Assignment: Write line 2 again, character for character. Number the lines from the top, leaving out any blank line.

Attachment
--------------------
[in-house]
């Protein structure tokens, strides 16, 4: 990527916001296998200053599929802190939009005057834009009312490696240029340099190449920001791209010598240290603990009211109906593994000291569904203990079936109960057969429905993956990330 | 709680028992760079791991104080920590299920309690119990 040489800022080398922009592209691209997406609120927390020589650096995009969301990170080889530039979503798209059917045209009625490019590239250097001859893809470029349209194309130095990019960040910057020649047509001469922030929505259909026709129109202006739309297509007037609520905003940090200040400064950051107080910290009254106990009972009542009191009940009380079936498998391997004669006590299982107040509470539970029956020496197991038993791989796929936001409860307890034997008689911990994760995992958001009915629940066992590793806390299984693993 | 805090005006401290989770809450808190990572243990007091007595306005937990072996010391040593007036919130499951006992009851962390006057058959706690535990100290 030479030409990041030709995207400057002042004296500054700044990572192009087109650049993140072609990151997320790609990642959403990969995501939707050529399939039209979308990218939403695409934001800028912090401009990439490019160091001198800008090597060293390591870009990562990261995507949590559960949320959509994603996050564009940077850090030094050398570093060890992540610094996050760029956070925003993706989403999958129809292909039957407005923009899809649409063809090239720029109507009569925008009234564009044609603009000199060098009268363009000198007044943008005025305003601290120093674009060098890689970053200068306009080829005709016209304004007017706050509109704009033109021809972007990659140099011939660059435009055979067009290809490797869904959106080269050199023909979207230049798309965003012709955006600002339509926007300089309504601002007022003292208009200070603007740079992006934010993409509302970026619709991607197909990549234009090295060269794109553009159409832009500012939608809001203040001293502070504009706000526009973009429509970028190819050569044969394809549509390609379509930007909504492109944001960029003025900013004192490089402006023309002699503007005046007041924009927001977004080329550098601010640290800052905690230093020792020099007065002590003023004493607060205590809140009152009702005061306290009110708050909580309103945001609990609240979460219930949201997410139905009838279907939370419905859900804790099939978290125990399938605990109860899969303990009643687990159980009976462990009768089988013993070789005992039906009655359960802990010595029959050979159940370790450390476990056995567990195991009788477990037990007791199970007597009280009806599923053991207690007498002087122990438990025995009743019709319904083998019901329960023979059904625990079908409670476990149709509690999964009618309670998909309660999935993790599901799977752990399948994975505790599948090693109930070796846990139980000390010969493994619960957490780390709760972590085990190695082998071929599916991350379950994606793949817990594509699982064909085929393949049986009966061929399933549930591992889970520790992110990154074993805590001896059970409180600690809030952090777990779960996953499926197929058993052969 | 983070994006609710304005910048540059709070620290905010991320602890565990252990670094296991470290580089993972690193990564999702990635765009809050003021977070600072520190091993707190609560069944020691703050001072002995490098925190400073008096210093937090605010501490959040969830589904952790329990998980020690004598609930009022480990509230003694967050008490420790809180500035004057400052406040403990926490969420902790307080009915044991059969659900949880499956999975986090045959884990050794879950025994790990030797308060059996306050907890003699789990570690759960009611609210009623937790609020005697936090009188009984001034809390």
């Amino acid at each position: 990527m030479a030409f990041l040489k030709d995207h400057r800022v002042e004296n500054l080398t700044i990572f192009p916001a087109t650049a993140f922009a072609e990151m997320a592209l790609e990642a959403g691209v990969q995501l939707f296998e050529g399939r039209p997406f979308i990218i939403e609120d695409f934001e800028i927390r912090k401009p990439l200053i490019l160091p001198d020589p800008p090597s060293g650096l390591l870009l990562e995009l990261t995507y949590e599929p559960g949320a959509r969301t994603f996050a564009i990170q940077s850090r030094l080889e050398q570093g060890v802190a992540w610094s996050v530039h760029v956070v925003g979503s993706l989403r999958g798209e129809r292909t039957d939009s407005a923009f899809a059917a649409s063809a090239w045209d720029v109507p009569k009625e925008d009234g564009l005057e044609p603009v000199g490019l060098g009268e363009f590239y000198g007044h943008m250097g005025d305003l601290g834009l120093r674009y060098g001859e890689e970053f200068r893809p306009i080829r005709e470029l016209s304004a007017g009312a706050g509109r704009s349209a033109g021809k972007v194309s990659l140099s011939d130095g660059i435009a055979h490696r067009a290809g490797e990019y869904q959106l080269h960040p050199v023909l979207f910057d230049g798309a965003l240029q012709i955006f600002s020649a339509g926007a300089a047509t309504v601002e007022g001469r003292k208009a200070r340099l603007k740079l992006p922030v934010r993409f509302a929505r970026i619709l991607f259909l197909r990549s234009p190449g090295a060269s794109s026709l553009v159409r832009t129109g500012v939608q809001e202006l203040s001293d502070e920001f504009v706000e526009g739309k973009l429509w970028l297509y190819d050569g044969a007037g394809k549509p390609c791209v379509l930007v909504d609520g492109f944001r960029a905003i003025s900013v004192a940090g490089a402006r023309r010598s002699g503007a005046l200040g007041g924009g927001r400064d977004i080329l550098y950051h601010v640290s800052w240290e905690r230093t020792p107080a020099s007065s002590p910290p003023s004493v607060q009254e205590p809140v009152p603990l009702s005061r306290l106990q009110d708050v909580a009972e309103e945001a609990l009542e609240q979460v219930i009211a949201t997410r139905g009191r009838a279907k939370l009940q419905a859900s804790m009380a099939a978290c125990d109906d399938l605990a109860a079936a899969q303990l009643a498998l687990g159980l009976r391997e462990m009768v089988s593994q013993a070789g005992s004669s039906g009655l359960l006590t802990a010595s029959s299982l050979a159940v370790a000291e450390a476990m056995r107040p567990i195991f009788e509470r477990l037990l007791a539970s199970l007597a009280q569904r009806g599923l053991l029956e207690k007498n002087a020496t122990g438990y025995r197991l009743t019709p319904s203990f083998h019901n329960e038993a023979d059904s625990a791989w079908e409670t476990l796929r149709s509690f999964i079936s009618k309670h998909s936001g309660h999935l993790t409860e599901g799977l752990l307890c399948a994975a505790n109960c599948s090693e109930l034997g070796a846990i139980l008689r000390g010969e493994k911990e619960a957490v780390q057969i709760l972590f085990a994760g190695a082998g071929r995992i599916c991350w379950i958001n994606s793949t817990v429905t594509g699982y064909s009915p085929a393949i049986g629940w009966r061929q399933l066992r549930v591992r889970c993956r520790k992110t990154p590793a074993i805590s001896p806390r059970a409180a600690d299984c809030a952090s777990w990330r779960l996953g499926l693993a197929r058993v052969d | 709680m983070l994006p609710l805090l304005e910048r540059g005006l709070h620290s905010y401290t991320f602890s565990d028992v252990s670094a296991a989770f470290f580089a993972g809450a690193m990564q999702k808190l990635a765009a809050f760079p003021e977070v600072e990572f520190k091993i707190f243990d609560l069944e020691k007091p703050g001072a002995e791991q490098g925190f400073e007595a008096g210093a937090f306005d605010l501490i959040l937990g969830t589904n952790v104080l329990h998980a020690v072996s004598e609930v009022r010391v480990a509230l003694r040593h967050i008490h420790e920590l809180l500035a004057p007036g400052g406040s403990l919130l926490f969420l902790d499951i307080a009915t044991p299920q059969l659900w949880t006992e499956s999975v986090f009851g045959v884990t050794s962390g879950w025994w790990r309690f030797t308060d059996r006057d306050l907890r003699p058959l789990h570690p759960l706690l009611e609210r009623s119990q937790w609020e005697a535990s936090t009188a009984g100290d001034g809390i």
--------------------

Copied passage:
């Protein structure tokens, strides 16, 4: 990527916001296998200053599929802190939009005057834009009312490696240029340099190449920001791209010598240290603990009211109906593994000291569904203990079936109960057969429905993956990330 | 709680028992760079791991104080920590299920309690119990 040489800022080398922009592209691209997406609120927390020589650096995009969301990170080889530039979503798209059917045209009625490019590239250097001859893809470029349209194309130095990019960040910057020649047509001469922030929505259909026709129109202006739309297509007037609520905003940090200040400064950051107080910290009254106990009972009542009191009940009380079936498998391997004669006590299982107040509470539970029956020496197991038993791989796929936001409860307890034997008689911990994760995992958001009915629940066992590793806390299984693993 | 805090005006401290989770809450808190990572243990007091007595306005937990072996010391040593007036919130499951006992009851962390006057058959706690535990100290 030479030409990041030709995207400057002042004296500054700044990572192009087109650049993140072609990151997320790609990642959403990969995501939707050529399939039209979308990218939403695409934001800028912090401009990439490019160091001198800008090597060293390591870009990562990261995507949590559960949320959509994603996050564009940077850090030094050398570093060890992540610094996050760029956070925003993706989403999958129809292909039957407005923009899809649409063809090239720029109507009569925008009234564009044609603009000199060098009268363009000198007044943008005025305003601290120093674009060098890689970053200068306009080829005709016209304004007017706050509109704009033109021809972007990659140099011939660059435009055979067009290809490797869904959106080269050199023909979207230049798309965003012709955006600002339509926007300089309504601002007022003292208009200070603007740079992006934010993409509302970026619709991607197909990549234009090295060269794109553009159409832009500012939608809001203040001293502070504009706000526009973009429509970028190819050569044969394809549509390609379509930007909504492109944001960029003025900013004192490089402006023309002699503007005046007041924009927001977004080329550098601010640290800052905690230093020792020099007065002590003023004493607060205590809140009152009702005061306290009110708050909580309103945001609990609240979460219930949201997410139905009838279907939370419905859900804790099939978290125990399938605990109860899969303990009643687990159980009976462990009768089988013993070789005992039906009655359960802990010595029959050979159940370790450390476990056995567990195991009788477990037990007791199970007597009280009806599923053991207690007498002087122990438990025995009743019709319904083998019901329960023979059904625990079908409670476990149709509690999964009618309670998909309660999935993790599901799977752990399948994975505790599948090693109930070796846990139980000390010969493994619960957490780390709760972590085990190695082998071929599916991350379950994606793949817990594509699982064909085929393949049986009966061929399933549930591992889970520790992110990154074993805590001896059970409180600690809030952090777990779960996953499926197929058993052969 | 983070994006609710304005910048540059709070620290905010991320602890565990252990670094296991470290580089993972690193990564999702990635765009809050003021977070600072520190091993707190609560069944020691703050001072002995490098925190400073008096210093937090605010501490959040969830589904952790329990998980020690004598609930009022480990509230003694967050008490420790809180500035004057400052406040403990926490969420902790307080009915044991059969659900949880499956999975986090045959884990050794879950025994790990030797308060059996306050907890003699789990570690759960009611609210009623937790609020005697936090009188009984001034809390």